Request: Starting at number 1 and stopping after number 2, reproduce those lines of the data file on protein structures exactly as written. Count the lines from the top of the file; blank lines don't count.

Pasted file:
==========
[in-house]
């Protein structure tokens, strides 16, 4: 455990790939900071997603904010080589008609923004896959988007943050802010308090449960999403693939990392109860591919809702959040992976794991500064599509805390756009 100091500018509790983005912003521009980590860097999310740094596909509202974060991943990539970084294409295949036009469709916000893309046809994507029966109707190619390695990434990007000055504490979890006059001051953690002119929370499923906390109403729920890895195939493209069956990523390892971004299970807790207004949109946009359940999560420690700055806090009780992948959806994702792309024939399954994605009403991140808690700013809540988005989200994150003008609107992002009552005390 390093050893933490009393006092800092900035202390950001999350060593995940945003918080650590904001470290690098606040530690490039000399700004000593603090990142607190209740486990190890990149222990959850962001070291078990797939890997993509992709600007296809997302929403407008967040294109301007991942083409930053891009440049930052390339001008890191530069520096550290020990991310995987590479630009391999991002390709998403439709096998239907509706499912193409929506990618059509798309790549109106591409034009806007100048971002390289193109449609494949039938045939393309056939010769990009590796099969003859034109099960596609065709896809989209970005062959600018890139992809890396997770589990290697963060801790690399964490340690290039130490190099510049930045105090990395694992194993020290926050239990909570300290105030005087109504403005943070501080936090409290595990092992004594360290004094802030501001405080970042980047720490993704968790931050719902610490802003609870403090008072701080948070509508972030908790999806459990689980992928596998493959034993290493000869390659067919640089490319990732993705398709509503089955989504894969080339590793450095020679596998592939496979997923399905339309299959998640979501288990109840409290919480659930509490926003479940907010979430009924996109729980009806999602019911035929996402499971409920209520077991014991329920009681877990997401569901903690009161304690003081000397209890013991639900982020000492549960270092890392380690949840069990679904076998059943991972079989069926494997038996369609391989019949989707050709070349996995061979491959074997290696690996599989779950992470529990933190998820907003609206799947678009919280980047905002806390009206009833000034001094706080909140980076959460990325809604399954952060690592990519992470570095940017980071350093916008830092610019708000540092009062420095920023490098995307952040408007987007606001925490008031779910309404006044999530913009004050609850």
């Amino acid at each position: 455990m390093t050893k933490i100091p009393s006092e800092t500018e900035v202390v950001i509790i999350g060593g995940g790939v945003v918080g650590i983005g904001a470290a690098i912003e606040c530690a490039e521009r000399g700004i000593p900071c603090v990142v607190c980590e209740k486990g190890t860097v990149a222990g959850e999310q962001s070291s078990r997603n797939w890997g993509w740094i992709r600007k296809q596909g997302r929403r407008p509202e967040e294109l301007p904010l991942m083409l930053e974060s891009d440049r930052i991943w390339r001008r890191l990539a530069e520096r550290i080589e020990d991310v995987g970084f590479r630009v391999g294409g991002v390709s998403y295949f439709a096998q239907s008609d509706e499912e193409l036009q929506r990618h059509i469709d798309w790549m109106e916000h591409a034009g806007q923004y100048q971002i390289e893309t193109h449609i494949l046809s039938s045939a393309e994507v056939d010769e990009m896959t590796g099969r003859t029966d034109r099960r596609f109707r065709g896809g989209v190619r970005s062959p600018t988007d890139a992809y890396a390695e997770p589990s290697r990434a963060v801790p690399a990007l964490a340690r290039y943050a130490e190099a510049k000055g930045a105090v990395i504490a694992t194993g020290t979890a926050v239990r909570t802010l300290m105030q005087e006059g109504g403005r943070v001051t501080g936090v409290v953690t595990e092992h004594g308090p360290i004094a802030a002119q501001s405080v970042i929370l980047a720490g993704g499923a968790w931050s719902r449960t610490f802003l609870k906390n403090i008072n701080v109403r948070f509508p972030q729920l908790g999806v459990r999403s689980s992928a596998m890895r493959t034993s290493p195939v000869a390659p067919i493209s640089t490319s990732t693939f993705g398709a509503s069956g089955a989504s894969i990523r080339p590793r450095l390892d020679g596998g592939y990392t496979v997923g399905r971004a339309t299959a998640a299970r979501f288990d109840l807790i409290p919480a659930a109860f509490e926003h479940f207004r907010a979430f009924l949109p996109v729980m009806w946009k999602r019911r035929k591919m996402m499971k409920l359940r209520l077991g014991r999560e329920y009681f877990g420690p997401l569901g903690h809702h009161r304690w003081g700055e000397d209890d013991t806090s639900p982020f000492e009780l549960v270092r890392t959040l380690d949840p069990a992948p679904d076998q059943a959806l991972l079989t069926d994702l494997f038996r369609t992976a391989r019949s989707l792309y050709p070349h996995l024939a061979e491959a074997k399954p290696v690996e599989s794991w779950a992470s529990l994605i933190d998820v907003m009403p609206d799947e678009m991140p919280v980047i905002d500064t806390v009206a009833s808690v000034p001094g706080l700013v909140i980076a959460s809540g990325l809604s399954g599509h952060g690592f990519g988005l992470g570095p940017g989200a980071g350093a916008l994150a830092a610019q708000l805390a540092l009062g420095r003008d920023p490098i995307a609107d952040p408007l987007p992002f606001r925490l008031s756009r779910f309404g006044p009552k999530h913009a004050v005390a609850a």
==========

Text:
[in-house]
């Protein structure tokens, strides 16, 4: 455990790939900071997603904010080589008609923004896959988007943050802010308090449960999403693939990392109860591919809702959040992976794991500064599509805390756009 100091500018509790983005912003521009980590860097999310740094596909509202974060991943990539970084294409295949036009469709916000893309046809994507029966109707190619390695990434990007000055504490979890006059001051953690002119929370499923906390109403729920890895195939493209069956990523390892971004299970807790207004949109946009359940999560420690700055806090009780992948959806994702792309024939399954994605009403991140808690700013809540988005989200994150003008609107992002009552005390 390093050893933490009393006092800092900035202390950001999350060593995940945003918080650590904001470290690098606040530690490039000399700004000593603090990142607190209740486990190890990149222990959850962001070291078990797939890997993509992709600007296809997302929403407008967040294109301007991942083409930053891009440049930052390339001008890191530069520096550290020990991310995987590479630009391999991002390709998403439709096998239907509706499912193409929506990618059509798309790549109106591409034009806007100048971002390289193109449609494949039938045939393309056939010769990009590796099969003859034109099960596609065709896809989209970005062959600018890139992809890396997770589990290697963060801790690399964490340690290039130490190099510049930045105090990395694992194993020290926050239990909570300290105030005087109504403005943070501080936090409290595990092992004594360290004094802030501001405080970042980047720490993704968790931050719902610490802003609870403090008072701080948070509508972030908790999806459990689980992928596998493959034993290493000869390659067919640089490319990732993705398709509503089955989504894969080339590793450095020679596998592939496979997923399905339309299959998640979501288990109840409290919480659930509490926003479940907010979430009924996109729980009806999602019911035929996402499971409920209520077991014991329920009681877990997401569901903690009161304690003081000397209890013991639900982020000492549960270092890392380690949840069990679904076998059943991972079989069926494997038996369609391989019949989707050709070349996995061979491959074997290696690996599989779950992470529990933190998820907003609206799947678009919280980047905002806390009206009833000034001094706080909140980076959460990325809604399954952060690592990519992470570095940017980071350093916008830092610019708000540092009062420095920023490098995307952040408007987007606001925490008031779910309404006044999530913009004050609850």